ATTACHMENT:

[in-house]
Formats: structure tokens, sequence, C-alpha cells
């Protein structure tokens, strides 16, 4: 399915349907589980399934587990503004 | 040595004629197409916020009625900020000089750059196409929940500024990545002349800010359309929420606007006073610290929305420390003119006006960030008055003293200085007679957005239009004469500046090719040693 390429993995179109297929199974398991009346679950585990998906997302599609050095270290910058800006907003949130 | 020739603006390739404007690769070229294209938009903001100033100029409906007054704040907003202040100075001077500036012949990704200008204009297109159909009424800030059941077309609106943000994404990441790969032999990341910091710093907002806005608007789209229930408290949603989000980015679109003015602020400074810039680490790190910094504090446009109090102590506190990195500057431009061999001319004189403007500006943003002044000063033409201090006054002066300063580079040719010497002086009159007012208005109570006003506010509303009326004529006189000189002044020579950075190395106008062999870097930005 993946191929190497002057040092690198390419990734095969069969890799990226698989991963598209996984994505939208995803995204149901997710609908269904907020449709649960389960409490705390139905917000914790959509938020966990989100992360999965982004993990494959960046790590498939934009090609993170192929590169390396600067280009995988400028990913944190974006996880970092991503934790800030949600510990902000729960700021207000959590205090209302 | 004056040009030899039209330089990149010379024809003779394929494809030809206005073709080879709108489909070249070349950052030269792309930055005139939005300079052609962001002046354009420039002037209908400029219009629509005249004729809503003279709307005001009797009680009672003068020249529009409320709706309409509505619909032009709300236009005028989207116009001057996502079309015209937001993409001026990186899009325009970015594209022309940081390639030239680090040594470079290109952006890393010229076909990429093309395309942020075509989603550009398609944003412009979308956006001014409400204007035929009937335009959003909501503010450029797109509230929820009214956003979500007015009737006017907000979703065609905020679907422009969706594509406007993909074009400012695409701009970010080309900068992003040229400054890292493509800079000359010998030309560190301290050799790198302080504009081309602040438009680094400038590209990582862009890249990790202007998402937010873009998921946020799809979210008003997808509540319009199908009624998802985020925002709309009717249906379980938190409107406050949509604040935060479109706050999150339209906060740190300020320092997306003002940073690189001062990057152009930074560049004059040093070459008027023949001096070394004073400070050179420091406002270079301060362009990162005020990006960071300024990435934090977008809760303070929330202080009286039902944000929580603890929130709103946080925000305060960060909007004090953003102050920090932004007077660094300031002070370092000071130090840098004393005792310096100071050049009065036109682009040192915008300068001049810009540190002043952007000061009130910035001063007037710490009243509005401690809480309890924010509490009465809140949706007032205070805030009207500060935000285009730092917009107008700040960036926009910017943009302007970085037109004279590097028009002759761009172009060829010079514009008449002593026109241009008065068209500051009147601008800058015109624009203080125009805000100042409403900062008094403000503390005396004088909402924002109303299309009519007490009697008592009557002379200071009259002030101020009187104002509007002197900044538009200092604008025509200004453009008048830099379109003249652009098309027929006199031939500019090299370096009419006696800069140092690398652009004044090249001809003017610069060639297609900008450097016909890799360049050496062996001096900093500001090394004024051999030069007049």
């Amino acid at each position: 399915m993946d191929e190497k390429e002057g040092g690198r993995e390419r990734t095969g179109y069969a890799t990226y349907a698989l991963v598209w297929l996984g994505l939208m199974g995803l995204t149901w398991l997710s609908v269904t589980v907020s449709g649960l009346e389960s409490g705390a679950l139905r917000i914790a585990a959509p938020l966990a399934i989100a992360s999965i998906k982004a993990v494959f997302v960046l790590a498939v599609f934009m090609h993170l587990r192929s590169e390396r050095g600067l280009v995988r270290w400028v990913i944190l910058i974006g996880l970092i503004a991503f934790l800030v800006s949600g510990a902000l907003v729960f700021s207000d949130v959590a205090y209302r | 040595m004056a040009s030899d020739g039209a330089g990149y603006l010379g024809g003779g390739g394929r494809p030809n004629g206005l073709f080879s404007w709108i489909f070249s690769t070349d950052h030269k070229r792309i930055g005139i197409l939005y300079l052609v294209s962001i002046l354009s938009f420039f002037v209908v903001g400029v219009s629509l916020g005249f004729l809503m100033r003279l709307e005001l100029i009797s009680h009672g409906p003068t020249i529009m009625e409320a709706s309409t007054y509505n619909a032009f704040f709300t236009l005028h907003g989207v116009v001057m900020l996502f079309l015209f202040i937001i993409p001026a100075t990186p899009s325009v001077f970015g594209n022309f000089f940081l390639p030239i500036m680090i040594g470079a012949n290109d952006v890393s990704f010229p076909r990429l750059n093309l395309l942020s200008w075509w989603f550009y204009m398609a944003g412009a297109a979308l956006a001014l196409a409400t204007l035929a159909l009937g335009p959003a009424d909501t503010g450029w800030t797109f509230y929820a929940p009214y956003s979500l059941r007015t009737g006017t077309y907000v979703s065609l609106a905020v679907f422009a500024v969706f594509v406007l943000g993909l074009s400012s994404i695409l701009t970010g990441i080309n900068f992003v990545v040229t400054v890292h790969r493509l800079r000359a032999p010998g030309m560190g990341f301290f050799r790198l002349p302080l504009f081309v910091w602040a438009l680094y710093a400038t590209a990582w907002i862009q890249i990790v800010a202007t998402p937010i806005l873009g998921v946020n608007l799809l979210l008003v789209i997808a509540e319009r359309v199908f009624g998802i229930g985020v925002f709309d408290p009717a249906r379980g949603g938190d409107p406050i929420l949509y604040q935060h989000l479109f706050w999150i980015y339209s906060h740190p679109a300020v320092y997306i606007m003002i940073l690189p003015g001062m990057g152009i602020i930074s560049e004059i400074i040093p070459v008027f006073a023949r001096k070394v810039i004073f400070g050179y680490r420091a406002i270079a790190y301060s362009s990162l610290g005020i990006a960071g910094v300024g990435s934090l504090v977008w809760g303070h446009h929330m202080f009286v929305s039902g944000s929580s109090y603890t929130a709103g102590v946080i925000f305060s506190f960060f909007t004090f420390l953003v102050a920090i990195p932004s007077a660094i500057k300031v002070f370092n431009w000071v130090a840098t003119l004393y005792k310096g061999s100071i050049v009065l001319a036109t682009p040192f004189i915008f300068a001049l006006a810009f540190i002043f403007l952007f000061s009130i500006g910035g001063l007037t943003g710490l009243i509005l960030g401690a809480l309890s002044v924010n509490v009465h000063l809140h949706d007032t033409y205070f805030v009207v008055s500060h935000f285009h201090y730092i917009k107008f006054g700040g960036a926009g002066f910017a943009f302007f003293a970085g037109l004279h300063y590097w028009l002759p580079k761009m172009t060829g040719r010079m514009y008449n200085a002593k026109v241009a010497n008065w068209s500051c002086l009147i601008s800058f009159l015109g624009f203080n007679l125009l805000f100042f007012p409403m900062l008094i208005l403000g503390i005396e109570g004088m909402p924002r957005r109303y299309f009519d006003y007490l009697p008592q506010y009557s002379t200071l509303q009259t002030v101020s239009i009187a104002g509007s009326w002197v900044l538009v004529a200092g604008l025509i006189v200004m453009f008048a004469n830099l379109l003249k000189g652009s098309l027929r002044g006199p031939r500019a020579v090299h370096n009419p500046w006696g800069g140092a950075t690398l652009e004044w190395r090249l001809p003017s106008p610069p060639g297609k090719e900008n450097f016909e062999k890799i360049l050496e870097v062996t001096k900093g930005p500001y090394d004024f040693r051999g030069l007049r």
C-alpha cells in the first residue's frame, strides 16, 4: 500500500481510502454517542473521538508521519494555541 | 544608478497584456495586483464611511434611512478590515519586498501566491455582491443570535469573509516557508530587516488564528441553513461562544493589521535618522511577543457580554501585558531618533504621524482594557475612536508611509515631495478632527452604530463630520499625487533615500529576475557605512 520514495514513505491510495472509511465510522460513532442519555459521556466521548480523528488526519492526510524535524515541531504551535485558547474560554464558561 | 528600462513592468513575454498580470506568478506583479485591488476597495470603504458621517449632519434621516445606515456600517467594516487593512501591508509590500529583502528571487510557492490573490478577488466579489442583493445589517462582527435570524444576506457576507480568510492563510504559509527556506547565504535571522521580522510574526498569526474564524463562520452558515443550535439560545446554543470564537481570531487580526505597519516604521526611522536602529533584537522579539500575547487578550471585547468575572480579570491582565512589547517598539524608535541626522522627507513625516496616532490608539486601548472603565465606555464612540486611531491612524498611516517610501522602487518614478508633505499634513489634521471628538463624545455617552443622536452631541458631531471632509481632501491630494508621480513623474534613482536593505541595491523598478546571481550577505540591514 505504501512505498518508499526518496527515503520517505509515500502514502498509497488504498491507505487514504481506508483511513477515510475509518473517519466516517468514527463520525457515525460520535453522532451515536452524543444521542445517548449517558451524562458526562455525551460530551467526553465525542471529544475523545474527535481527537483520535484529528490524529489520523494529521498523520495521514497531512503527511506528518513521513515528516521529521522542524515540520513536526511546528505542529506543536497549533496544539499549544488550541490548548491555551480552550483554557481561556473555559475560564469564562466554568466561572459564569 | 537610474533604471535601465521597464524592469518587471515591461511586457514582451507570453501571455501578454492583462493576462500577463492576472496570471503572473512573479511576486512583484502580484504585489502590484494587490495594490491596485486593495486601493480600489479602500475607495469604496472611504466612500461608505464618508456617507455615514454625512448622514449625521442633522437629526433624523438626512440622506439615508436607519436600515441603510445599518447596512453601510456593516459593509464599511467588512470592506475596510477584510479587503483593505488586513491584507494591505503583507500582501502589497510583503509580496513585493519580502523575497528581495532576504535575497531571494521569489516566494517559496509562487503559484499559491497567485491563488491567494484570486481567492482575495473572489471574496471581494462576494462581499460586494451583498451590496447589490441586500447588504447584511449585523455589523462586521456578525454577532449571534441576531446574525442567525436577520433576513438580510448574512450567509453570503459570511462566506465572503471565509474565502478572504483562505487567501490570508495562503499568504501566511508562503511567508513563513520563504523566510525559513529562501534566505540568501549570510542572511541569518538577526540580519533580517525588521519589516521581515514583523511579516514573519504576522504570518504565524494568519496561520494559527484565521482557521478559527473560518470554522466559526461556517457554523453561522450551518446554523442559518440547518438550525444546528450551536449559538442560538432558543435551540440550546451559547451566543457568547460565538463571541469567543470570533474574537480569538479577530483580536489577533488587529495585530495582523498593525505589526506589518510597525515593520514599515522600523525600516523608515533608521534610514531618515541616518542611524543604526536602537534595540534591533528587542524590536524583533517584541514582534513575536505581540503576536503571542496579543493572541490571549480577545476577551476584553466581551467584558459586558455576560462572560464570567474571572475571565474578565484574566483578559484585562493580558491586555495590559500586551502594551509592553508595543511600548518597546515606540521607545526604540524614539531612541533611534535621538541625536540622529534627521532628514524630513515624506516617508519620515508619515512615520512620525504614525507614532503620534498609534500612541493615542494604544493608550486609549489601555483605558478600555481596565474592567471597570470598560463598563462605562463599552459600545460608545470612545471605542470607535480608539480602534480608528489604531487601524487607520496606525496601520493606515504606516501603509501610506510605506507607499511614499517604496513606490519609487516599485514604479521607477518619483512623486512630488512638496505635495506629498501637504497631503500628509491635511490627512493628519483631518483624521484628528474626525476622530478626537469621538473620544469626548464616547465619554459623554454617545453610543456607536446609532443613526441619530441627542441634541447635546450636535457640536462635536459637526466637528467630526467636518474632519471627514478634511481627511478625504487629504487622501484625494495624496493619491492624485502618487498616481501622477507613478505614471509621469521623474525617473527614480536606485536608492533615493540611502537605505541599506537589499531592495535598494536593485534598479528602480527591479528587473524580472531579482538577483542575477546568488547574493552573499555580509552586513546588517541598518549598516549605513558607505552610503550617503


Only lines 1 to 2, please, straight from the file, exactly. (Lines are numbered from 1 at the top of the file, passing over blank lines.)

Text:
[in-house]
Formats: structure tokens, sequence, C-alpha cells